Last season, Everton were in transition. With a new manager at the helm for the first time in twelve years, many expected this change to capsize the tight ship David Moyes had built. However, it seemed as buoyant as ever with Martinez surpassing the points tally set by his predecessor. The stalwart players that served Moyes over his tenure excelled, adapting to the ideology of the Catalonian that attacking football was key for Everton to succeed. Additions were brought in, players that shared these values and had worked with the manager beforehand, though the main bulk of the squad remained the same and that was where the problems lay. The change-up that reinvigorated the side was a short-term solution to the ageing players in the squad.
Fast forward a year and time has caught up with the senior players at an alarming pace. Tim Howard, a man who has risen to stardom back in his homeland after his heroics against Belgium for the United States, has dropped in form, as well as the odd ball. Leighton Baines’ crosses and set-pieces leave much to be desired, failing to beat the first man on most corners. The form Gareth Barry produced to earn himself a permanent move has dispersed, leaving a tired yard dog who struggles to time a tackle, and Steven Pienaar and Leon Osman have spent longer in the treatment room than on the pitch. They have all faltered from the standards they have set for themselves and the club.
America’s Tim Howard is continents away from Everton’s Tim Howard. Titled ‘the Secretary of Defense’, he has returned a calamity for Everton. Last season he boasted the 3rd highest number of clean sheet (15), only being one behind joint first, whereas in twenty-seven games this season, he has only kept five. At such a catastrophic decline, a call for change is required, and although he may not be the solution, there was a greater assurance with Joel Robles in goal. Deputizing for the injured American, he amassed three clean sheets in seven appearances, the same number as Howard managed after twenty-two games. It was clear there was stability restored in the back line – that which had not been seen of at all this campaign – though, Howard was reinstated promptly when fit. It took five league games for the keeper to claim a clean sheet, and although there is been an improvement in his displays, there remains an anxiety for his next impending error.
This again is the case with Gareth Barry. The England veteran signed permanently last summer on a two year contract, and despite there initially being questions raised regarding his age, these worries were quelled after a debut season in which he marshalled Everton’s midfield superbly, showcasing his much required experience. However, his legs have given way this season, falling from the linchpin to a hindrance in the Everton side. He is off the pace, resulting in ill-timed lunges, exposure when pushing forward and no engine to track back. All the assets he brought to the side has become non-apparent and there is a collective moan when he is selected in the team, which is every game. For a player at 33-years-old, Roberto Martinez remains adamant that he can perform week in, week out, which is not the case. On the bench Everton have a young player chomping at the bit to play for the side in Muhamed Besic, whereas Barry looks apathetic when selected.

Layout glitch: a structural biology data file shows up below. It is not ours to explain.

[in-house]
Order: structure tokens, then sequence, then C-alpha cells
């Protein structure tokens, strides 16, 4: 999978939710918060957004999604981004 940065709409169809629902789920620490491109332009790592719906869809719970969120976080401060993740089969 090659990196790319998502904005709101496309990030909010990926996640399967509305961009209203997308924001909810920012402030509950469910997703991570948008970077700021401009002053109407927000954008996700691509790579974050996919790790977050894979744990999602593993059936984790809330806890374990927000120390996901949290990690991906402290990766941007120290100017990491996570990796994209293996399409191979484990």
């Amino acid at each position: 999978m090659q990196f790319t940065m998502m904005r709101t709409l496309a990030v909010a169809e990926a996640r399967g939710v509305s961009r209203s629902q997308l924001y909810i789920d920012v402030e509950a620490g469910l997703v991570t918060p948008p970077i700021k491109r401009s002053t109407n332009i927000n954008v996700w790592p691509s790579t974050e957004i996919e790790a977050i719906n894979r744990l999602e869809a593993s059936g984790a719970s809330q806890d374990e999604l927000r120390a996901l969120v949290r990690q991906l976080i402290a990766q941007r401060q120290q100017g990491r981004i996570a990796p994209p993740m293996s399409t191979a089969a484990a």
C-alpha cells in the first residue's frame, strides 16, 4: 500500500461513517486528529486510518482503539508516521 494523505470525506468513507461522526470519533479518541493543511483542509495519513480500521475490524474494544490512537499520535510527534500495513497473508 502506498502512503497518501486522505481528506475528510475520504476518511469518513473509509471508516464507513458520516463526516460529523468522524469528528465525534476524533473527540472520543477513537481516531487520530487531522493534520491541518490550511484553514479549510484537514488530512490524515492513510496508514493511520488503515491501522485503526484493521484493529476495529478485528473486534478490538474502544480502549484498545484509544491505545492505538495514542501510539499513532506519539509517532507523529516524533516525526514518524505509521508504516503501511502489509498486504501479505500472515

Everton are in fear of looking like a retirement home. They have ten players out of the twenty-five who are in their 30’s within the squad. The average age will undoubtedly drop next season with the contracts of Antolin Alcaraz (32) and Sylvain Distin (37) expiring this summer, but other deadwood need to be flogged for the squad to prosper. Everton need to invest in a new crop of youngsters, by signing a new generation of players as well as promoting from within, and Roberto Martinez has the players at his disposal. The Blues have a collection of talented youngsters that can provide the bedrock for progression in: John Stones (20), Luke Garbutt (21), Muhamed Besic (22), Ross Barkley (21) and Romelu Lukaku (21). Only Stones and Lukaku have forced their way into the first team consecutively and, with the season petering out into irrelevance, the younger players should be given a chance. These players coupled with James McCarthy (24), Seamus Coleman (26) and Joel Robles (24) can give a real freshness to the side.
Much was made of the Everton side that put up little challenge away at Man City back in December as the starting line-up featured seven players in their 30’s – one of which was Samuel Eto’o who has since left – but the younger players in the squad are, or have the potential to be, the best players in their position in the league. With the likes of John Stones quickly establishing himself as a future England international for seasons to come, Ross Barkley showing glimpses of his undoubtable talent, and Romelu Lukaku’s powerful, assuring displays that defy his age, these player can become world class.
Due to the horrendous season Everton and their fans have suffered through, there is nothing at stake not playing the younger players. Preparations need to be put in place to ensure there is never a repeat of this season again, and it could be detriment to the player’s careers and the club’s future if they are not introduced as the new faces of Everton, the future of Everton.